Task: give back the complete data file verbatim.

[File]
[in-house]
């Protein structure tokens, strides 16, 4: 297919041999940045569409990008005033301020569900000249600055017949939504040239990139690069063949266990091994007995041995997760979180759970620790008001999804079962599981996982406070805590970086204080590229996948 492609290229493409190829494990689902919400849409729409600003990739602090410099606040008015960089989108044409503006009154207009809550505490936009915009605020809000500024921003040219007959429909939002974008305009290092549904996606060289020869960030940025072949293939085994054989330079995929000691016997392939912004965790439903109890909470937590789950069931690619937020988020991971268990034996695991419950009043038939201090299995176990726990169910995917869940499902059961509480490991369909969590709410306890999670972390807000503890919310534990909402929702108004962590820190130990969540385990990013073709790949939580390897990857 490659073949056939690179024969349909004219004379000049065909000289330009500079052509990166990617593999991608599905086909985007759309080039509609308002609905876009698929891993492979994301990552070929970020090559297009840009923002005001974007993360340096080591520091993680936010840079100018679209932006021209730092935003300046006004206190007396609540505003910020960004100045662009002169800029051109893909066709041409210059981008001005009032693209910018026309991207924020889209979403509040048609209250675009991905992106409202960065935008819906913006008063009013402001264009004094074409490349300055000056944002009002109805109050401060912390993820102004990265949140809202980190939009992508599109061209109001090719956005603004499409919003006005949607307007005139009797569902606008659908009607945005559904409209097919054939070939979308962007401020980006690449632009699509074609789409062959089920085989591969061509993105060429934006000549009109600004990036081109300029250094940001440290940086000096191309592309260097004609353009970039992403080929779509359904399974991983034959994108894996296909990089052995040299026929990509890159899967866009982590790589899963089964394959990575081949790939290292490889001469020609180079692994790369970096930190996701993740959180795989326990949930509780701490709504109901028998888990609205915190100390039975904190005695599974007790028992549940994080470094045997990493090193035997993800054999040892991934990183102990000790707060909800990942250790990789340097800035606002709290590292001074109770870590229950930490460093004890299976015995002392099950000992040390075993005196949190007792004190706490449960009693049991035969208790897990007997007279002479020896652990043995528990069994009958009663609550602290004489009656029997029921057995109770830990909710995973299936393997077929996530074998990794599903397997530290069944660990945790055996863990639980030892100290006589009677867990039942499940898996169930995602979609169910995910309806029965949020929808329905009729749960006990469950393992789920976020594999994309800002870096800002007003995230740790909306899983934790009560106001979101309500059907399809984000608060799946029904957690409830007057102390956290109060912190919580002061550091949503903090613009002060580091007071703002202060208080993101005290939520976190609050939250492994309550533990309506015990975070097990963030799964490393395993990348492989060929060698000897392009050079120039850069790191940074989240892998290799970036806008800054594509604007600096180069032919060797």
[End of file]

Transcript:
[in-house]
């Protein structure tokens, strides 16, 4: 297919041999940045569409990008005033301020569900000249600055017949939504040239990139690069063949266990091994007995041995997760979180759970620790008001999804079962599981996982406070805590970086204080590229996948 492609290229493409190829494990689902919400849409729409600003990739602090410099606040008015960089989108044409503006009154207009809550505490936009915009605020809000500024921003040219007959429909939002974008305009290092549904996606060289020869960030940025072949293939085994054989330079995929000691016997392939912004965790439903109890909470937590789950069931690619937020988020991971268990034996695991419950009043038939201090299995176990726990169910995917869940499902059961509480490991369909969590709410306890999670972390807000503890919310534990909402929702108004962590820190130990969540385990990013073709790949939580390897990857 490659073949056939690179024969349909004219004379000049065909000289330009500079052509990166990617593999991608599905086909985007759309080039509609308002609905876009698929891993492979994301990552070929970020090559297009840009923002005001974007993360340096080591520091993680936010840079100018679209932006021209730092935003300046006004206190007396609540505003910020960004100045662009002169800029051109893909066709041409210059981008001005009032693209910018026309991207924020889209979403509040048609209250675009991905992106409202960065935008819906913006008063009013402001264009004094074409490349300055000056944002009002109805109050401060912390993820102004990265949140809202980190939009992508599109061209109001090719956005603004499409919003006005949607307007005139009797569902606008659908009607945005559904409209097919054939070939979308962007401020980006690449632009699509074609789409062959089920085989591969061509993105060429934006000549009109600004990036081109300029250094940001440290940086000096191309592309260097004609353009970039992403080929779509359904399974991983034959994108894996296909990089052995040299026929990509890159899967866009982590790589899963089964394959990575081949790939290292490889001469020609180079692994790369970096930190996701993740959180795989326990949930509780701490709504109901028998888990609205915190100390039975904190005695599974007790028992549940994080470094045997990493090193035997993800054999040892991934990183102990000790707060909800990942250790990789340097800035606002709290590292001074109770870590229950930490460093004890299976015995002392099950000992040390075993005196949190007792004190706490449960009693049991035969208790897990007997007279002479020896652990043995528990069994009958009663609550602290004489009656029997029921057995109770830990909710995973299936393997077929996530074998990794599903397997530290069944660990945790055996863990639980030892100290006589009677867990039942499940898996169930995602979609169910995910309806029965949020929808329905009729749960006990469950393992789920976020594999994309800002870096800002007003995230740790909306899983934790009560106001979101309500059907399809984000608060799946029904957690409830007057102390956290109060912190919580002061550091949503903090613009002060580091007071703002202060208080993101005290939520976190609050939250492994309550533990309506015990975070097990963030799964490393395993990348492989060929060698000897392009050079120039850069790191940074989240892998290799970036806008800054594509604007600096180069032919060797």